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Design Rules for Solid-State Join-ability of High Temperature Structural Alloys

Inertia Friction Welding (IFW) is a solid-state joining process capable of consistently producing high quality welds. When implemented in the quality-sensitive aerospace industry, IFW of Ni-base superalloys is important due to high temperature structural strength requirements of these alloys. A trial-and-error approach often successfully determines proper welding parameters, but is expensive and time consuming. Such issue is even more pronounced when developing a robust processing window for dissimilar Ni-base superalloys with different mechanical properties at elevated temperatures.

The overall objective of this project is to develop and validate a physics-based process model which can predict the joint microstructure and strength by inputting the initial chemistry and microstructure of Ni-base superalloys and IFW parameters. The key steps of developing this predictive model include the following: [1] Existing property prediction tools such as JMatPro will be used to predict thermo-physical properties such as flow stress based on initial microstructure and chemistry. The predicted flow stress at key temperatures and strain rates will be validated using experimental data obtained though a Gleeble based hot torsion test. [2] The physical material property data will be input into a fully-coupled thermo-mechanical model to predict the temperature, stress, and strain evolution for a given set of processing parameters. [3] The calculated thermal and strain history will be input to a microstructure model to predict changes such as grain size, strengthening precipitate size distribution and volume fraction, and intermetallic formation. [4] Microstructure and deformation produced by the model will be compared to experimental welding trials. If successfully validated, the predictive model will be readily extended to study IFW of dissimilar Ni-base superalloys.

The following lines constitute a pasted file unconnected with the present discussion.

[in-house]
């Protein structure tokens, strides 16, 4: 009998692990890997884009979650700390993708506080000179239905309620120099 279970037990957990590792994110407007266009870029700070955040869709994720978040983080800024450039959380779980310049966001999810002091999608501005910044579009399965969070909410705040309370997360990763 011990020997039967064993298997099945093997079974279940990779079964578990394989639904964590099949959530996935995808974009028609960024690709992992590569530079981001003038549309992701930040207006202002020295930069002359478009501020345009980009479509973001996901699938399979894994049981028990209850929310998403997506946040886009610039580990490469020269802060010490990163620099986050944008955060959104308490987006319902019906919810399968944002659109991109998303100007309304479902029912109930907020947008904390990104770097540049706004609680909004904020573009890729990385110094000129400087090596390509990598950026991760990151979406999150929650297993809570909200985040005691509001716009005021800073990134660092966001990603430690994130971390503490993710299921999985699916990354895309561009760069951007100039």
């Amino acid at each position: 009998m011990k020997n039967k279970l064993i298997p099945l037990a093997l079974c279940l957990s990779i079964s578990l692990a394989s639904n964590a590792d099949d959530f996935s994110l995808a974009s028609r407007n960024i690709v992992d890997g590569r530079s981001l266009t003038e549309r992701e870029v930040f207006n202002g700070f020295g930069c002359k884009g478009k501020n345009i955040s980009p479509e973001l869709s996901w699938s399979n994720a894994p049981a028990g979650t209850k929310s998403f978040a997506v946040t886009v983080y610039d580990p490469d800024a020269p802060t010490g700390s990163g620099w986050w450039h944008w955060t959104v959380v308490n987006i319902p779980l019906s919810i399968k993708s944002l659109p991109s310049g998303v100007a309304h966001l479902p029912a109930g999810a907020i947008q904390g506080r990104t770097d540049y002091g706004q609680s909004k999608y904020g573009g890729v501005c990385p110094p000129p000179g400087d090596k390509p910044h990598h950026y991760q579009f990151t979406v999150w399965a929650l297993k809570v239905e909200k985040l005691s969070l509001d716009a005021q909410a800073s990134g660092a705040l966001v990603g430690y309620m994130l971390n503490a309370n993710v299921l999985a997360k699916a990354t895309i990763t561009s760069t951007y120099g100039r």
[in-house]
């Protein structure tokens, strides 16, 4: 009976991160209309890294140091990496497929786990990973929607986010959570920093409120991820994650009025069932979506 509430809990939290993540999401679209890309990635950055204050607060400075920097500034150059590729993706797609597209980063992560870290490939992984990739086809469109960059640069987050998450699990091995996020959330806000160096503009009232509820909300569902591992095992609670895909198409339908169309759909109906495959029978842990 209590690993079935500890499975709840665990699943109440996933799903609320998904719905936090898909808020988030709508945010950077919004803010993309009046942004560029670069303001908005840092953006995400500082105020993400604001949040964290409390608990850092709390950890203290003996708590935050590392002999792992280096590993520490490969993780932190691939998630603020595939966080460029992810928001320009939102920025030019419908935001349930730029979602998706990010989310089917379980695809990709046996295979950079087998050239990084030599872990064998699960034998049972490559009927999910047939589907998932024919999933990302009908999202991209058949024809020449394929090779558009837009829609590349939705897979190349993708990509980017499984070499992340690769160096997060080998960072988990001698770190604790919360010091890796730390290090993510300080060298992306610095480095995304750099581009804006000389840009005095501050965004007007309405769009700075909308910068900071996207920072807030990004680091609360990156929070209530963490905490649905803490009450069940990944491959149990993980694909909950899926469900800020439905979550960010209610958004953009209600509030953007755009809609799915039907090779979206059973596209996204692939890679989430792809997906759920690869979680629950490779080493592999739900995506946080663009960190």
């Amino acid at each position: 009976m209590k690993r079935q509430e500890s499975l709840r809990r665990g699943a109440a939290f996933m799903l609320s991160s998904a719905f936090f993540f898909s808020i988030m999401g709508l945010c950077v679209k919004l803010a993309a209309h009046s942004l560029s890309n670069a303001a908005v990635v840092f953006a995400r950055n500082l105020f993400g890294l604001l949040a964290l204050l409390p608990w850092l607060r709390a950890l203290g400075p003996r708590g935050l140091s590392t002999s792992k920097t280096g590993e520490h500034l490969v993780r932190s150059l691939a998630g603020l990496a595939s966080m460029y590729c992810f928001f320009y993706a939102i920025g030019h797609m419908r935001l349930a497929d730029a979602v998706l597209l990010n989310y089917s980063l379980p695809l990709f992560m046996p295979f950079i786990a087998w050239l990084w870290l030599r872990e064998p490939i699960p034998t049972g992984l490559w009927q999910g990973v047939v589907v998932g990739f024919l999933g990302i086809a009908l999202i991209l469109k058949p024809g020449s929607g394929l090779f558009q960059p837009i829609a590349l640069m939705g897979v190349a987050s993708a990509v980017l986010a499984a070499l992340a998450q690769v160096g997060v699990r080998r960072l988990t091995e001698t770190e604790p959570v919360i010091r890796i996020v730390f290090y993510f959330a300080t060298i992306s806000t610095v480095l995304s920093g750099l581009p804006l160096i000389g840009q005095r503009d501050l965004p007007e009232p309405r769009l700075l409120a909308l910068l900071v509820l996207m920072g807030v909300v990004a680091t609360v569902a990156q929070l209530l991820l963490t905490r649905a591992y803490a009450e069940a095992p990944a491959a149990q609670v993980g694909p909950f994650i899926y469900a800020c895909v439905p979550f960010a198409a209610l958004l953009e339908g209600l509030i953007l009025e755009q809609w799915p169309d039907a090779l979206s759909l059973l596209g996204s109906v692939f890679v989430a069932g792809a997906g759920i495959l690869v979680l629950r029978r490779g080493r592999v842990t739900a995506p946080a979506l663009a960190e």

A 2-D axisymmetric thermo-mechanical model has been developed using DEFORM software provided by Scientific Forming Technologies Corporation, which accounts for both friction and deformation heat generation. The results show friction coefficient and subsequent heat generation has a major impact on deformation. The predicted effective strain at the interface ranges from zero (m=0.63) to excessive (m=0.77).

The predicted heating is consistent with experimental data up to approximately 800°C; however, there is a discrepancy between the predicted and experimental data above this temperature. Research is ongoing to develop an improved description of friction as a function of temperature and sliding velocity. Future work will involve extensive microstructure characterization of base material and IFW joints.


Industry Sponsor:  Air Force Research Laboratory

Graduate Student: Daniel Tung

Faculty Advisor: Wei Zhang (OSU)

Industry Contact: David Mahaffey


Publication: DJ Tung and W Zhang. Effective Heat Generation in Thermo-Mechanical Modeling of Inertia Friction Welding Nickel-Base Superalloys. FABTECH Professional Program Conference Proceedings 2013.